Australia needs to treat plots and threats to commit domestic violence in the same manner as acts of terrorism, says Women’s Legal Services Queensland.
The call comes as Senator Pauline Hanson attempted to contextualise the murder of Hannah Clarke and her three children by her estranged husband in suburban Brisbane last week.
“Don’t bastardise all men out there, or women for that matter, because these things happen,” Senator Hanson said, speaking on The Today Show.
However, WLSQ CEO Angela Lynch is calling for an immediate review of how domestic violence is dealt with under the criminal justice system and says DV offences should be treated as terrorism.
Coercive control becoming a criminal offence and improvements to strangulation, stalking and sexual violence offences are also among the changes needed, she said.
The list of changes has been issued after Hannah Clarke and her three children were murdered by her estranged husband in suburban Brisbane last week.
“If he was under a criminal charge he would have been in remand in prison or identified as a high-risk offender, he would have been monitored by police and have a tracker on,” Ms Lynch said.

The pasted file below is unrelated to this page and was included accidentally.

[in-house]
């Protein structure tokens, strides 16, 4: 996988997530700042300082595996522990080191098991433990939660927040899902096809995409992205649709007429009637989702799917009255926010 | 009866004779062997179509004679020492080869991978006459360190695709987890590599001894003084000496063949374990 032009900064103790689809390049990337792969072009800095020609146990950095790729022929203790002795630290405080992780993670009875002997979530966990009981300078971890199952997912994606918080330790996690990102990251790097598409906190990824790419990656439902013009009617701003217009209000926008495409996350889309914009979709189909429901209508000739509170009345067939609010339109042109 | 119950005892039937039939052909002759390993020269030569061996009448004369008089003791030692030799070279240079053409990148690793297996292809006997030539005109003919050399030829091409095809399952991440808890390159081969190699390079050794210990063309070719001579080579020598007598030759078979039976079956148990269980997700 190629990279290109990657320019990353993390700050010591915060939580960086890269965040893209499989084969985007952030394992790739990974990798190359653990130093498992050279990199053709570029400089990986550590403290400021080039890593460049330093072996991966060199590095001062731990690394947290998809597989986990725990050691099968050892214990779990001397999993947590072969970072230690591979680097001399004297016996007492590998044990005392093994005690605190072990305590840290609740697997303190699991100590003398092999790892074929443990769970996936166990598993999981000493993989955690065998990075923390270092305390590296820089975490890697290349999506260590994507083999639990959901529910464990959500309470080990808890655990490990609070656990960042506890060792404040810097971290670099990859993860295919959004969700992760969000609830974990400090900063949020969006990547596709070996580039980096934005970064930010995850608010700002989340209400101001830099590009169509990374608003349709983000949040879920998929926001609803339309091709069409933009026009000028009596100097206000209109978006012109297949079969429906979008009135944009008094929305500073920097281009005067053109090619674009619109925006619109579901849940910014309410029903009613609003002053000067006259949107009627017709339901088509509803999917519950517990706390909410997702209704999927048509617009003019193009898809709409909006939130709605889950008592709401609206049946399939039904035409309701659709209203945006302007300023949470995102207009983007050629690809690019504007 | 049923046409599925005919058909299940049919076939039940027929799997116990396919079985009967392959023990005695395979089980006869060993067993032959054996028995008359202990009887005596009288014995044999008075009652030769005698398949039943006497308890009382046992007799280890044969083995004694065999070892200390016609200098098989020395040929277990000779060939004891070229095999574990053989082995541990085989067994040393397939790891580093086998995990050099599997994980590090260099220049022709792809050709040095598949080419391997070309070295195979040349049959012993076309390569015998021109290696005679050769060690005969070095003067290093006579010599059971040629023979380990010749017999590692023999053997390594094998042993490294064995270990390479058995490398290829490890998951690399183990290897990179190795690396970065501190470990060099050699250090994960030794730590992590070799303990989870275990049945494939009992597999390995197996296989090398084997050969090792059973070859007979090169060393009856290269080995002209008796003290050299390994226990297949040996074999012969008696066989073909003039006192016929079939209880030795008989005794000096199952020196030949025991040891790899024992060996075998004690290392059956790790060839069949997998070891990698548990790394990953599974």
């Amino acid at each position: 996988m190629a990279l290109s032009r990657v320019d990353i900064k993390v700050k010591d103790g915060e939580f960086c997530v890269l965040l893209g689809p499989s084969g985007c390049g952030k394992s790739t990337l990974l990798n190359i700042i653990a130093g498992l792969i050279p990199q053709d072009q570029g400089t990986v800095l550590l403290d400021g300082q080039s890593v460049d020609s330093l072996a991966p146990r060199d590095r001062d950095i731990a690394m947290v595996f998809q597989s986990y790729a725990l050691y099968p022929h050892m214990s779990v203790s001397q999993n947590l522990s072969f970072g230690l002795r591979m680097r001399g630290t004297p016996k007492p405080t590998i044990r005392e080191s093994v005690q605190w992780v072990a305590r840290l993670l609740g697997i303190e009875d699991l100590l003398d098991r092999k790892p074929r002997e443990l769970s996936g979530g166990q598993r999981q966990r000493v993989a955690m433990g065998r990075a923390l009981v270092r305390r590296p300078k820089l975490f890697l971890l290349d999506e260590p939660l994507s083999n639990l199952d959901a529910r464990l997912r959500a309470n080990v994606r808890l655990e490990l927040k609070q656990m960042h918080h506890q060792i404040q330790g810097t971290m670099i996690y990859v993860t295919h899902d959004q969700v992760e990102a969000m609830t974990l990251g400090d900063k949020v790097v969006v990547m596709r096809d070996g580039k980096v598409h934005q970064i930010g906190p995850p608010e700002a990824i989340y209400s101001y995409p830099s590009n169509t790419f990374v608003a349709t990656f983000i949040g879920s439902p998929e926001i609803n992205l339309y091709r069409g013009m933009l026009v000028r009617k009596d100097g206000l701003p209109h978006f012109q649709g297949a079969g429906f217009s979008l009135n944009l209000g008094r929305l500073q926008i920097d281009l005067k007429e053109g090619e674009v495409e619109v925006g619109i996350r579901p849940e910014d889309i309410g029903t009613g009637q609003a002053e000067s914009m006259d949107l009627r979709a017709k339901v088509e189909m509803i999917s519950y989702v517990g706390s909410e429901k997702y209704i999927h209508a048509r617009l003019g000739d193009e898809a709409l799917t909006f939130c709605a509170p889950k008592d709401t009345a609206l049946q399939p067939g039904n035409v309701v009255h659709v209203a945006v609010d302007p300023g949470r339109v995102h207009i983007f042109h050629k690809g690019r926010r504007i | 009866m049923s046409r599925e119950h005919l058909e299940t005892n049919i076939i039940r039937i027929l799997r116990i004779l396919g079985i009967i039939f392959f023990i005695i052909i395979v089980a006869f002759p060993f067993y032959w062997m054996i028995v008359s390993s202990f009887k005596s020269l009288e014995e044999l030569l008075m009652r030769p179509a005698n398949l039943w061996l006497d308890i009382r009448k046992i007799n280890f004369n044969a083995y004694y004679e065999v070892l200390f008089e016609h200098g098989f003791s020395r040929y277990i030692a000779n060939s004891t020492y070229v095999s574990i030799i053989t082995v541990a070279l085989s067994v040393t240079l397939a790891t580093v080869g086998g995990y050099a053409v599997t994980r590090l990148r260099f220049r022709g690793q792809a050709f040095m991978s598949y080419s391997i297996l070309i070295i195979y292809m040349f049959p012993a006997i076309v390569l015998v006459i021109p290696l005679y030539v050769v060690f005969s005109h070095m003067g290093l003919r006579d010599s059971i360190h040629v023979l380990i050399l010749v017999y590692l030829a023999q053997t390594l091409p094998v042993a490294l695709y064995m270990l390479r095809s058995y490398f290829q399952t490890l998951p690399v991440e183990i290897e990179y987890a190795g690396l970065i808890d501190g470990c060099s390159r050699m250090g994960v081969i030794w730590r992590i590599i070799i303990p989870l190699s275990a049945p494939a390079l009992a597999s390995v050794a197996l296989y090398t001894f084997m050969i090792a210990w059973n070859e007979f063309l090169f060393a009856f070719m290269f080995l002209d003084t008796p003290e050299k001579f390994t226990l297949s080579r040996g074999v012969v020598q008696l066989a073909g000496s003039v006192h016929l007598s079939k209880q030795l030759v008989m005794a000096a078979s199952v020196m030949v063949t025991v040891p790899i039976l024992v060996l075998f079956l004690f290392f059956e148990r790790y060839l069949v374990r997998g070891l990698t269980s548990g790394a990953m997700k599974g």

“A lot of people knew he was dangerous and so it’s about how the system responds to that and before a murder happens, to protect women and children.
“We have to start looking at these fellows as domestic terrorists – and he was extremely dangerous – and implement safety mechanisms before it happens, like with terrorism, than waiting for it to happen.”
Ms Lynch said prominent domestic violence campaigner Rosie Batty has often spoken about domestic violence being treated as domestic terrorism and it’s time for governments to take notice.
She said there should be a review of the criminal code and laws should be specifically framed around acts of domestic violence to meet the needs of the victims.
“It needs to be looked at to see if it makes victims safer, and we need to take steps before these tragedies occur based on domestic violence risk assessment,” Ms Lynch said.
“There also has to be support for victims as they go through the criminal justice …. and that means a domestic violence worker standing beside them and helping them through it … they are less likely to withdraw charges if they have support.”
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